Reduce Interruptions to Your Daily Schedule
The thing about bathroom renovations is that they have a tendency to interrupt the daily schedule you are accustomed to. Not only that, but bath reno’s cost money and can sometimes be quite time consuming and involve a lot of work. Therefore it would make a lot of sense to thoroughly plan out your remodeling project before you take on such a large endeavor.
When planning a new bath, a good strategy will bring to light problems you might later encounter with your design ideas. Another plus of strategic bath planning is that your new ideas may even reveal positive solutions and suggestions about the direction you should take to resolve these flaws in your original thinking.
At this stage it is a lot easier to reconsider your projects direction than in the middle of the construction process when it might be too late to deviate from your original plans.
The first thing you must do when planning a new bath is to put together your objectives. The purpose of this result sequencer is to create a direction for your reno that you can use as a sort of remodeling compass to make sure your construction progress is on schedule and on course.
What are Your End Results
Essentially you are creating a list of results you would like to accomplish when your remodeling project is finished. To ensure good usable results you must not be too narrowly focused when summarizing your goals. At this stage keep your goals fairly open because you don’t want to be locked in with only one goal in mind.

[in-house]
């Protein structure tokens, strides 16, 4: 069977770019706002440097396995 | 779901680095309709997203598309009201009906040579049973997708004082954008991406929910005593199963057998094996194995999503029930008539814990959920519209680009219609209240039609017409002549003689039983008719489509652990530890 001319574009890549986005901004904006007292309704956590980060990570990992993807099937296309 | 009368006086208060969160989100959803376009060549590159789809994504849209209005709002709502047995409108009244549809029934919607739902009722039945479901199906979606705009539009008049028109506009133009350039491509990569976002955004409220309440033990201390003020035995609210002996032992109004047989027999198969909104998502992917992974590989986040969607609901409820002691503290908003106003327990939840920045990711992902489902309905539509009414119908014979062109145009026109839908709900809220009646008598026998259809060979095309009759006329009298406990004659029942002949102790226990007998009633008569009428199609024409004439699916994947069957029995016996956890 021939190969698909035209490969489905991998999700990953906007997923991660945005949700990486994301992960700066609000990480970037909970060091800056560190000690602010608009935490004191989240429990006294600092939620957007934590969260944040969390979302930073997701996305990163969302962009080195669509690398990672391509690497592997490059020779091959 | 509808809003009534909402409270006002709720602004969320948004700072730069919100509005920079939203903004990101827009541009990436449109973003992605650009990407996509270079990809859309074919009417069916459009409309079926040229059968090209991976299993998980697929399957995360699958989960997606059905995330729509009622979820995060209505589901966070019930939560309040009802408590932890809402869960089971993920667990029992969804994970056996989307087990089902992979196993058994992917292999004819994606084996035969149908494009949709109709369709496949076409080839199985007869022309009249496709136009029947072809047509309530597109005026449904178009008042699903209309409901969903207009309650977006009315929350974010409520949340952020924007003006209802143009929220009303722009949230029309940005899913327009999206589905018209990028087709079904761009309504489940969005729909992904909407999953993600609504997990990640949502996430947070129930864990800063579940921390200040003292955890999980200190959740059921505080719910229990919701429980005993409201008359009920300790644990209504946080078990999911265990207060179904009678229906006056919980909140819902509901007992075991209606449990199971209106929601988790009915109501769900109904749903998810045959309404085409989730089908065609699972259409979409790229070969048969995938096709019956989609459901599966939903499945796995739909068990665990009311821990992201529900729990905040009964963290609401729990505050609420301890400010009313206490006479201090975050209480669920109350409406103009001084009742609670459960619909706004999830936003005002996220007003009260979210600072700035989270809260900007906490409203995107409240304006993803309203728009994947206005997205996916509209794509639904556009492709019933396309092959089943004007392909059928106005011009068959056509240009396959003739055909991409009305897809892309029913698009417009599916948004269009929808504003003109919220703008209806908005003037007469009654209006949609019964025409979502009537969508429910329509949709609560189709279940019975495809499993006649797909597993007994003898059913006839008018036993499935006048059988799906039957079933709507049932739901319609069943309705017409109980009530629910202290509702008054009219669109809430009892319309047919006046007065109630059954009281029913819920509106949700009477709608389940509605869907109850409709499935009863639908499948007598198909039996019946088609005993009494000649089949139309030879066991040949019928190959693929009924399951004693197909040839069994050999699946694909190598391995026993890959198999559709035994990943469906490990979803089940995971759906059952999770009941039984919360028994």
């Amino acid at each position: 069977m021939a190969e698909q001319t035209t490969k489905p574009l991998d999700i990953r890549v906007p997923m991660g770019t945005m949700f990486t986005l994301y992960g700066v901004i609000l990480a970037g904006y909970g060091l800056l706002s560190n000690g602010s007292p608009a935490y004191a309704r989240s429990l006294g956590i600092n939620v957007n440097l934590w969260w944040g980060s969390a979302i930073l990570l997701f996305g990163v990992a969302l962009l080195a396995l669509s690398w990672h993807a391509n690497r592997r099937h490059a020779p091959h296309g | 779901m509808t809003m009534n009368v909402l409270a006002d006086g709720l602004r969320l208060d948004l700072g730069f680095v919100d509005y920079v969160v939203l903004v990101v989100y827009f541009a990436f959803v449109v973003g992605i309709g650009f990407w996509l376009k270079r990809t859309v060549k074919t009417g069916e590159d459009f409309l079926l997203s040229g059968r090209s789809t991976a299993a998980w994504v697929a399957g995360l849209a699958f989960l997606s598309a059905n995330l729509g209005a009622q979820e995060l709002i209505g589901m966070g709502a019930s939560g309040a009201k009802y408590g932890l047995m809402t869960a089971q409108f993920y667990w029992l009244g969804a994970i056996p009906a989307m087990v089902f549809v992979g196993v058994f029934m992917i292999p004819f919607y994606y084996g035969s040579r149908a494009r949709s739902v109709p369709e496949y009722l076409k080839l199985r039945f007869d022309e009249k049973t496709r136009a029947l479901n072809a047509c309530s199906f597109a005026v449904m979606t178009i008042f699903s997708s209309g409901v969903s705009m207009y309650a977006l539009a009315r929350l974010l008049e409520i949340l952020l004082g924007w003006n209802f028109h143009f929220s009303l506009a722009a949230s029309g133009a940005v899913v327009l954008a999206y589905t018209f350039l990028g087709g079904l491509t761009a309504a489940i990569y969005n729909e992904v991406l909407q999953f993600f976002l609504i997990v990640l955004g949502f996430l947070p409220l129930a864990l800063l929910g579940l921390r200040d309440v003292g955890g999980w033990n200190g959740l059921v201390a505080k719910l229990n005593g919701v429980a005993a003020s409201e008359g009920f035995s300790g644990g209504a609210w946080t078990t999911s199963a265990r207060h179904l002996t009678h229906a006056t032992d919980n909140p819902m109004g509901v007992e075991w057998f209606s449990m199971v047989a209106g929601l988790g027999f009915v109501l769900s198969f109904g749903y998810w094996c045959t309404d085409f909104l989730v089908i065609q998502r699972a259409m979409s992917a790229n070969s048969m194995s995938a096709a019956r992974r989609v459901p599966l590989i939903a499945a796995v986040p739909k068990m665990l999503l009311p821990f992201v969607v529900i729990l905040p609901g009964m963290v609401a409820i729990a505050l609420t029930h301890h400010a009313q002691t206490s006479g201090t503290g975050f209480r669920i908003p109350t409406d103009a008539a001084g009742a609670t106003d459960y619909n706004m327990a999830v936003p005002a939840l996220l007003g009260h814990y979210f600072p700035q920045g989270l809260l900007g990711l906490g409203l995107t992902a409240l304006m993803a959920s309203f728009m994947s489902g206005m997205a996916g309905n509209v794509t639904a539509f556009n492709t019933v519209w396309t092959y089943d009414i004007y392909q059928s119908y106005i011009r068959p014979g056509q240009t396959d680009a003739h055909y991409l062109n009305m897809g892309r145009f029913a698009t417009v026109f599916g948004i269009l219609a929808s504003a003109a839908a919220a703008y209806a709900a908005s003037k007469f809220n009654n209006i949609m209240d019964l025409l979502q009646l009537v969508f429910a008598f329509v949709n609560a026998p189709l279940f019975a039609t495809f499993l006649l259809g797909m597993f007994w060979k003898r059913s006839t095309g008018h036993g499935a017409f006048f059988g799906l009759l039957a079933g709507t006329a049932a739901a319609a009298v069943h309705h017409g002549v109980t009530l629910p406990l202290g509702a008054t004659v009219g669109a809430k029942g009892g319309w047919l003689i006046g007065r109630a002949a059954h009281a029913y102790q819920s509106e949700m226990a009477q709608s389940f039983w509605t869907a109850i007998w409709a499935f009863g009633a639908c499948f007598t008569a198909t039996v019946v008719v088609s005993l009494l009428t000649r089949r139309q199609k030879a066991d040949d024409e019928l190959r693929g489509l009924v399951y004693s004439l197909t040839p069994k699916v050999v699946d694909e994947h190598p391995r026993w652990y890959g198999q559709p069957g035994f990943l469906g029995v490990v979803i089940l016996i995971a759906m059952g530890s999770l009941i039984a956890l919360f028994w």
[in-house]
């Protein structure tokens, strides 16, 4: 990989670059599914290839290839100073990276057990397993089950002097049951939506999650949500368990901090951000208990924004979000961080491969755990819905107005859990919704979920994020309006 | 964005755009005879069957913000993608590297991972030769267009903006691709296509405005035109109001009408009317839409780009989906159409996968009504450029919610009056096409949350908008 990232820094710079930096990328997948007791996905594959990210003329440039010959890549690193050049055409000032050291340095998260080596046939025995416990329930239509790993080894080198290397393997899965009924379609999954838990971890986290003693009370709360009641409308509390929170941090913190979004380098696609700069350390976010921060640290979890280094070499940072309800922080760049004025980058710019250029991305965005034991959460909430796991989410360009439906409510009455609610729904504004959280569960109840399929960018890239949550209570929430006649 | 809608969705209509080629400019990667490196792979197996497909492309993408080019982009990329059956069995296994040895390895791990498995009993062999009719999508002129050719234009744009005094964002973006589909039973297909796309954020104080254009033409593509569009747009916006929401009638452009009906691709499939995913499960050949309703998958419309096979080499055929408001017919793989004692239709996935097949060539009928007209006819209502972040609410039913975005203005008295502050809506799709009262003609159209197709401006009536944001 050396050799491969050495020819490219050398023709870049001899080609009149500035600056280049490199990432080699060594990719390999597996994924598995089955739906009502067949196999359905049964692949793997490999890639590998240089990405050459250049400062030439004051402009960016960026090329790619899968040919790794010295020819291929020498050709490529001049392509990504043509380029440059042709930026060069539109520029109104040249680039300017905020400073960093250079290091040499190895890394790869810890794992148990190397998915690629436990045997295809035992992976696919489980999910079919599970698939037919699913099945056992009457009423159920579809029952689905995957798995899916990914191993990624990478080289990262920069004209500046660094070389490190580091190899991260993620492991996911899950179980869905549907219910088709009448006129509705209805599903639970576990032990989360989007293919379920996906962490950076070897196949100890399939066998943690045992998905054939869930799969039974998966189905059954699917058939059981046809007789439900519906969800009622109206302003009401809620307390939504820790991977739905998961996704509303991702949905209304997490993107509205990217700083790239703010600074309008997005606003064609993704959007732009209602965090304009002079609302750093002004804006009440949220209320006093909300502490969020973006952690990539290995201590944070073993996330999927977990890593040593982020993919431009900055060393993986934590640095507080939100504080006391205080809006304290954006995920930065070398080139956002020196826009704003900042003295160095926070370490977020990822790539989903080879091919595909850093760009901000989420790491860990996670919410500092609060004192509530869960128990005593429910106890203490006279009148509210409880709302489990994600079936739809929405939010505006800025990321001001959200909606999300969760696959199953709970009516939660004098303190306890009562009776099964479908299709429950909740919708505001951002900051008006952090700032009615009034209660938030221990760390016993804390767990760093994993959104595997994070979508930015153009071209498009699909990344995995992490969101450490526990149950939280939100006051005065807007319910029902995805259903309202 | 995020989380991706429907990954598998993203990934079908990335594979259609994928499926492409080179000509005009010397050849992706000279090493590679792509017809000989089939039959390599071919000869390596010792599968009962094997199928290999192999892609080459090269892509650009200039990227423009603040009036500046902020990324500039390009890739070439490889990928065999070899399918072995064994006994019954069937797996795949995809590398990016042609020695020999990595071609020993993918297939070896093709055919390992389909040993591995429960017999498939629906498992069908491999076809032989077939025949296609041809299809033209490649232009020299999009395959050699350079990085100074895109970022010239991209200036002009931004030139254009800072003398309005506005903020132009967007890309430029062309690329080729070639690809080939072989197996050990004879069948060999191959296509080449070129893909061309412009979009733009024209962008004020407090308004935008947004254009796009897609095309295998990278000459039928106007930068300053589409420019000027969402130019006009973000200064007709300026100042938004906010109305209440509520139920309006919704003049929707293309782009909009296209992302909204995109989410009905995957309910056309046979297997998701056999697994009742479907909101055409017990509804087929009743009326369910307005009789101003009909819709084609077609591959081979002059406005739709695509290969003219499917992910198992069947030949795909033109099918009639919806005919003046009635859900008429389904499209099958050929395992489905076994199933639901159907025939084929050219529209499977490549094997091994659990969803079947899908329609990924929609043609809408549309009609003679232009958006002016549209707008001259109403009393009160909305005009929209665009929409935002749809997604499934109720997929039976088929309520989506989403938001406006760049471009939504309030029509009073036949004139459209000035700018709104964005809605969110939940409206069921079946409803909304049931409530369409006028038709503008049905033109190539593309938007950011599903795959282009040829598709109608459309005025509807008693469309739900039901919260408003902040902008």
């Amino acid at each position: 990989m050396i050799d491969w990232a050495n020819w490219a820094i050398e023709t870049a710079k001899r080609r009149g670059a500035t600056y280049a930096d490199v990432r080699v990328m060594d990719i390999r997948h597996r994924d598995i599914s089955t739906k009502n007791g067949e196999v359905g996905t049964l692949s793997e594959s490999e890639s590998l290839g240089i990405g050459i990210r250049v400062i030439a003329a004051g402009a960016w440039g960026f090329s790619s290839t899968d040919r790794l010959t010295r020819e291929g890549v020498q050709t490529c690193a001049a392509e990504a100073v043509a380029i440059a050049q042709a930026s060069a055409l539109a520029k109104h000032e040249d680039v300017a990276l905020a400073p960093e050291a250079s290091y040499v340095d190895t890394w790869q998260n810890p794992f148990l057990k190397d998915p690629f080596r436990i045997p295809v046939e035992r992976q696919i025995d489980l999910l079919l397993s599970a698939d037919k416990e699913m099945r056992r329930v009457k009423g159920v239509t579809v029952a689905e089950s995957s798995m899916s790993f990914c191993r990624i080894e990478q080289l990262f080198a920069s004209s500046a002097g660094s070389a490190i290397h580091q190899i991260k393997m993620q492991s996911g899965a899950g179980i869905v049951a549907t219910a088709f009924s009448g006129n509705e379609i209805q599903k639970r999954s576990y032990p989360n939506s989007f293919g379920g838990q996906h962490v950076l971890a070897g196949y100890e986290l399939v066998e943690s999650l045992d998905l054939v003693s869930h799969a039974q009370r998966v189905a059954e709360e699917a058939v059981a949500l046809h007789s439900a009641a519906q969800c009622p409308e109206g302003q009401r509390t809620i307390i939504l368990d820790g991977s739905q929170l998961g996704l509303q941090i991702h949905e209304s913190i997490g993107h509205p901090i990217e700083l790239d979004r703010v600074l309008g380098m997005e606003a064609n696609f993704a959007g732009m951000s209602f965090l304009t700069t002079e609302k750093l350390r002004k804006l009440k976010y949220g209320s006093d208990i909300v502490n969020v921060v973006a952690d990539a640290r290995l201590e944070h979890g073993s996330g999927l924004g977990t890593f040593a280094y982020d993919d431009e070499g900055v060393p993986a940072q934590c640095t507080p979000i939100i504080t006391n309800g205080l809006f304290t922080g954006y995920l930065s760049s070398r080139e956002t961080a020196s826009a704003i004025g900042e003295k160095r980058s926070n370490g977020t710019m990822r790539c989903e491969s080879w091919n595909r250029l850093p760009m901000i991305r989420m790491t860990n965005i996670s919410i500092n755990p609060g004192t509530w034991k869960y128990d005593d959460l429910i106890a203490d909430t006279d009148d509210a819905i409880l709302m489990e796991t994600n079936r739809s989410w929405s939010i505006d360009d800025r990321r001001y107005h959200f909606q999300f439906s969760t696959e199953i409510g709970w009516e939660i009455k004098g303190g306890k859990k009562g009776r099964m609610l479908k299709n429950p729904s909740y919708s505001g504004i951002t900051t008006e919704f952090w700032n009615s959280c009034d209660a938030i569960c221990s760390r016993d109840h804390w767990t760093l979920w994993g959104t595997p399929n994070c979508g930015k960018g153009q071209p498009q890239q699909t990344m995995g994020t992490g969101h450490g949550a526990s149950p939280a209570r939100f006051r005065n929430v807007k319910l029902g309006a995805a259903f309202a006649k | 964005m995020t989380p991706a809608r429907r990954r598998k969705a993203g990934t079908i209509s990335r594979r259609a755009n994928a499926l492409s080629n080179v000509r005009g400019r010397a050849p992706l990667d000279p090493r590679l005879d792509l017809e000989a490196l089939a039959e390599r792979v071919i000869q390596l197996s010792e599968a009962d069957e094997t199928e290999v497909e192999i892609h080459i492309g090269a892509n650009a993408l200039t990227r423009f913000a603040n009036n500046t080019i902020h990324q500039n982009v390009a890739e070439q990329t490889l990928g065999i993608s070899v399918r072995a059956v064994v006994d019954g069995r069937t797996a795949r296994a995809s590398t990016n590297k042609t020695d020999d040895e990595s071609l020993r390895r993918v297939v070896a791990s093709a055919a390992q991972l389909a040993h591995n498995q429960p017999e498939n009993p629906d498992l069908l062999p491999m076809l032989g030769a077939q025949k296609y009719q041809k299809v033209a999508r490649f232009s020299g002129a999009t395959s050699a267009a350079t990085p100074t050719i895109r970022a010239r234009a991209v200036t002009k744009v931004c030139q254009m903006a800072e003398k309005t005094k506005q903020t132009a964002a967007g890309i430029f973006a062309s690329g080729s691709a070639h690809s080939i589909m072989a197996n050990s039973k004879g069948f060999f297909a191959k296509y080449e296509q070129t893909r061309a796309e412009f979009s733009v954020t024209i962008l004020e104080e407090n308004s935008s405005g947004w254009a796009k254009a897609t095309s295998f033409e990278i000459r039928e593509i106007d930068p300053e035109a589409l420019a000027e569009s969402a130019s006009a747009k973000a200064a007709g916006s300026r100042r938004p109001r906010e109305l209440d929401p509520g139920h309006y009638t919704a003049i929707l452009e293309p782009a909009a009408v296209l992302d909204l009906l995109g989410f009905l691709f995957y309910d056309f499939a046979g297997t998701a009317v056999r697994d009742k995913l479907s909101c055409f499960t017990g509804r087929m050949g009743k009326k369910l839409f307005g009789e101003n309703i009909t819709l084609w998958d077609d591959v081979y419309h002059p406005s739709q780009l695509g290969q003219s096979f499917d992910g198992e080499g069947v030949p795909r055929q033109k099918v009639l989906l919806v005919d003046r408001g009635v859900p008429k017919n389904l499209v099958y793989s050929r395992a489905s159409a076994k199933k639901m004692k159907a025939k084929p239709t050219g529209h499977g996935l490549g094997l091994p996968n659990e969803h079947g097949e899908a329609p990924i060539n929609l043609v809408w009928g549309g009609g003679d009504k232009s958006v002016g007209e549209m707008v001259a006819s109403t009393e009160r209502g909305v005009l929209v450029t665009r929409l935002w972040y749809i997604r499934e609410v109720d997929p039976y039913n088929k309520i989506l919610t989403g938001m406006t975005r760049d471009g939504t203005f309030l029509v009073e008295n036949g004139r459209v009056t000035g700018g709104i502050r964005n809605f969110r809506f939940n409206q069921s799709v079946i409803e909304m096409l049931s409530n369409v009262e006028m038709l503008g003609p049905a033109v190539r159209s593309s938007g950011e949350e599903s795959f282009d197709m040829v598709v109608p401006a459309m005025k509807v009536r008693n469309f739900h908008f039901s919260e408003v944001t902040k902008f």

For example if you have always wanted a sunken tub to soak in your washroom because you think it is fashionable, that should not be your only focus at the planning stage. Not only do your bathroom’s design elements have to work together, you also have to realistically evaluate your current budget and space restrictions.
To examine this narrow proposition even further, how realistic would a sunken tub be in your basement or top floor? If you frame your objective as “I want a more comfortable tub” instead of being so specific, you may miss on the opportunity to find a better solution for your needs.
For example a built-in alcove tub may be more truthful to your spatial needs because they’re finished only on the sides that show. And to further the argument even more, because they rest against a wall, built in tubs take up fewer square footage which helps you meet access standards and also helps to facilitate traffic flow in your lavatory.
If you do have the space, you can simulate the feeling of a sunken tub with your drop-in tub by adding a surrounding deck to provide an interesting design element as well as seating to create a very elegant layout in your bathroom.
Once you have come up with your remodeling objectives you need to establish must-haves for your bathing facility. Group these necessities into categories such as fixtures and construction alterations then prioritize the groups. When planning a new bath, this will establish the order of things to do first to fit within your budget.
To get a better feel of your bath design ideas, draw up a floor plan of your existing space and using a bathroom design program such as Plan3D where you can sketch in design ideas that summarize the goals defined in your remodeling objectives.
Walk Through Your Ideas Before You Build
With a program like Plan3D you can easily draw up new scenarios and compare each layout idea. You can even combine different schematics to come up with an original layout that you never would have thought of.
Planning out a new bath can solve problems before they even begin. First come up with what you and your family hope to accomplish once your bathing space is remodeled. A wish list is a summary of everything that you want changed. Categorize and prioritize your needs to establish what your budget will be allocated to first.
And remember if you feel uncomfortable planning a new bath, you can always get help from the professionals even if you want to do the construction work yourself. The bottom line is “you must plan to succeed” if you don’t who knows what unforeseen obstacles and renovation disasters may occur because you didn’t see it coming.